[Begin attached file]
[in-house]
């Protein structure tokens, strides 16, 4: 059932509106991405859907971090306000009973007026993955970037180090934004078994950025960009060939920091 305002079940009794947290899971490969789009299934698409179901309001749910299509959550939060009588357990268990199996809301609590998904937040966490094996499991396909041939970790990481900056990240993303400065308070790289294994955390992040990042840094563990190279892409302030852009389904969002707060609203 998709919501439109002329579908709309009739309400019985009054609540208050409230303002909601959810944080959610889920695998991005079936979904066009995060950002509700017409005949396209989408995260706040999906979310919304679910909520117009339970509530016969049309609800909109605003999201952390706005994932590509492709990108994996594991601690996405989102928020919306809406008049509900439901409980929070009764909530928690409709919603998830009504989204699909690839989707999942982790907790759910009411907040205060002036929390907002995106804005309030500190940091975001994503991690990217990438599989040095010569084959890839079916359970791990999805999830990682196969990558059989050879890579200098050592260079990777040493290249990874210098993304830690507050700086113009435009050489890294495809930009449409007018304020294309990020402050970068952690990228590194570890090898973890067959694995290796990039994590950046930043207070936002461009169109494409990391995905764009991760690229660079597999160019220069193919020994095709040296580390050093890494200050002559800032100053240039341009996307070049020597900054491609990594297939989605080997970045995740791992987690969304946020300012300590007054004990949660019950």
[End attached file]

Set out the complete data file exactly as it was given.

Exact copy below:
[in-house]
């Protein structure tokens, strides 16, 4: 059932509106991405859907971090306000009973007026993955970037180090934004078994950025960009060939920091 305002079940009794947290899971490969789009299934698409179901309001749910299509959550939060009588357990268990199996809301609590998904937040966490094996499991396909041939970790990481900056990240993303400065308070790289294994955390992040990042840094563990190279892409302030852009389904969002707060609203 998709919501439109002329579908709309009739309400019985009054609540208050409230303002909601959810944080959610889920695998991005079936979904066009995060950002509700017409005949396209989408995260706040999906979310919304679910909520117009339970509530016969049309609800909109605003999201952390706005994932590509492709990108994996594991601690996405989102928020919306809406008049509900439901409980929070009764909530928690409709919603998830009504989204699909690839989707999942982790907790759910009411907040205060002036929390907002995106804005309030500190940091975001994503991690990217990438599989040095010569084959890839079916359970791990999805999830990682196969990558059989050879890579200098050592260079990777040493290249990874210098993304830690507050700086113009435009050489890294495809930009449409007018304020294309990020402050970068952690990228590194570890090898973890067959694995290796990039994590950046930043207070936002461009169109494409990391995905764009991760690229660079597999160019220069193919020994095709040296580390050093890494200050002559800032100053240039341009996307070049020597900054491609990594297939989605080997970045995740791992987690969304946020300012300590007054004990949660019950």